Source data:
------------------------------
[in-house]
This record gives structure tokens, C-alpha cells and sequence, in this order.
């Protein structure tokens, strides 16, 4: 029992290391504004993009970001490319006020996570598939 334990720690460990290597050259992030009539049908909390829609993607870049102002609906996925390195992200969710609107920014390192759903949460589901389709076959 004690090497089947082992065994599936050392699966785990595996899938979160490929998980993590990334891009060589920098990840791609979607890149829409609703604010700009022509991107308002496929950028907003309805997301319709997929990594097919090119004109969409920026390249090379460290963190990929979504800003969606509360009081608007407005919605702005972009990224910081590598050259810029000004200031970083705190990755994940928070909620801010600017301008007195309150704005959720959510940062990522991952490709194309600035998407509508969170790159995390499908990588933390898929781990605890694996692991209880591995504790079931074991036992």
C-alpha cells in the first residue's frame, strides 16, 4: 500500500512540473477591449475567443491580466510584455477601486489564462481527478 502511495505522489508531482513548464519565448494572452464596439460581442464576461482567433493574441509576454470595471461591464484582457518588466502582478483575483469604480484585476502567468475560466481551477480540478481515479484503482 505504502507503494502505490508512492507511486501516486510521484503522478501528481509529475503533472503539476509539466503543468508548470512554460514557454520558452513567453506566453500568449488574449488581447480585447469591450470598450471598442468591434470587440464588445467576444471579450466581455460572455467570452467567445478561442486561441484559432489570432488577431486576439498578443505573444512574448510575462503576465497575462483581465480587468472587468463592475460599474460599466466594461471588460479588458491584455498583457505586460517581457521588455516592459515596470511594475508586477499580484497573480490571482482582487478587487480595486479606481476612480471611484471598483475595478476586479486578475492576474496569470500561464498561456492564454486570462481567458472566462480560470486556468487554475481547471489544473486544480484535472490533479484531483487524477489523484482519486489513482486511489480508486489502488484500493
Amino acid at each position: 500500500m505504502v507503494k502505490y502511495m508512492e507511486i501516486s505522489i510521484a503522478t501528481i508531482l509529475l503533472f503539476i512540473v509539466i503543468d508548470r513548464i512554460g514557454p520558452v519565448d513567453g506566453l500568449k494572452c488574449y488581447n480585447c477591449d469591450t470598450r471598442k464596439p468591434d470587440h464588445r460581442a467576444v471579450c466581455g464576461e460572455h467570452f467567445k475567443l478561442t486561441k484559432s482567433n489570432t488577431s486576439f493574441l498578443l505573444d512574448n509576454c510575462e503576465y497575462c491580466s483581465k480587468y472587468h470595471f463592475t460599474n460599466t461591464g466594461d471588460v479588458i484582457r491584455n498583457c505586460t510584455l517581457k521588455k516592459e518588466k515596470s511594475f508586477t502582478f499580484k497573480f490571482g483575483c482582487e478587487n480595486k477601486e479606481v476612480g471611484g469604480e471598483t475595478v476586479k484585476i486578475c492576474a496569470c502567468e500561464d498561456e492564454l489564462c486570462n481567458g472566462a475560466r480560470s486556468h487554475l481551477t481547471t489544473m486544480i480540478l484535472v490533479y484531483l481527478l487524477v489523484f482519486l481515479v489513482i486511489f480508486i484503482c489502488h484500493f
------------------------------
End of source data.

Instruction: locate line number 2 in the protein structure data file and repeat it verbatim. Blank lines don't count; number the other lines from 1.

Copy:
This record gives structure tokens, C-alpha cells and sequence, in this order.